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Journal Article

Citation

Braga AA, Pierce GL. J. Forensic Sci. 2004; 49(4): 701-706.

Affiliation

Program in Criminal Justice Policy and Management, John F Kennedy School of Government, Harvard University, Cambridge, MA 02138, USA. anthony_braga@ksg.harvard.edu

Copyright

(Copyright © 2004, American Society for Testing and Materials, Publisher John Wiley and Sons)

DOI

unavailable

PMID

15317183

Abstract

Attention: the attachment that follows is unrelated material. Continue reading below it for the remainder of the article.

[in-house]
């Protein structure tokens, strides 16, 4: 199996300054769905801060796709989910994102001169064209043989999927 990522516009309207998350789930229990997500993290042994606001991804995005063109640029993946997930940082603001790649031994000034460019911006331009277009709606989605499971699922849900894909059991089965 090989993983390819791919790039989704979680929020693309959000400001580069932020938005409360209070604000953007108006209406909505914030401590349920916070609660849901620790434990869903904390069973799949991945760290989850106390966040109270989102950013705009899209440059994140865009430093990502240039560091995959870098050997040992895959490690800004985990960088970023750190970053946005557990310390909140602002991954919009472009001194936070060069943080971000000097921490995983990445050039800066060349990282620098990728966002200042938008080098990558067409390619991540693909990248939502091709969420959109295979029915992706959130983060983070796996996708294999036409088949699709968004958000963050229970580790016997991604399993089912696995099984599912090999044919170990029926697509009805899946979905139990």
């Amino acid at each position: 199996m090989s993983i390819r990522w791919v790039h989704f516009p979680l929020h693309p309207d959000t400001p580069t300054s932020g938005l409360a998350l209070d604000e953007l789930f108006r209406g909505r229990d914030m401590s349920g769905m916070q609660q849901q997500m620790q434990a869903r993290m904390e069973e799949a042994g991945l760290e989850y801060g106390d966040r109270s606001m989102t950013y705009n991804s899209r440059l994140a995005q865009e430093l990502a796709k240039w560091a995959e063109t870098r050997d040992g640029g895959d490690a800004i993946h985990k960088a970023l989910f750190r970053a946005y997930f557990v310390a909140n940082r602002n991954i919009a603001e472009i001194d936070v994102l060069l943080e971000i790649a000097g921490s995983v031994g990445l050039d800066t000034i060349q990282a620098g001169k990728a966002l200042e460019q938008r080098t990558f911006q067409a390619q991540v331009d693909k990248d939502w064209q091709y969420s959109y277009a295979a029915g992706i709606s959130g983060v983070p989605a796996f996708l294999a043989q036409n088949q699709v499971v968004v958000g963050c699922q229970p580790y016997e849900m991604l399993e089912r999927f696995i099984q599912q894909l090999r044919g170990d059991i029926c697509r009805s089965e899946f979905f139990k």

Ballistics imaging technology has received national attention as a potent tool for moving the law enforcement response to violent gun criminals forward by linking multiple crime scenes to one firearm. This study examines the impact of ballistics imaging technology on the productivity of the Boston Police Department's Ballistics Unit. Using negative binomial regression models to analyze times series data on ballistics matches, we find that ballistics imaging technology was associated with a more than sixfold increase in the monthly number of ballistics matches made by the Boston Police Department's Ballistics Unit. Cost-effectiveness estimates and qualitative evidence also suggest that ballistics imaging technology allows law enforcement agencies to make hits that would not have been possible using traditional ballistics methods.

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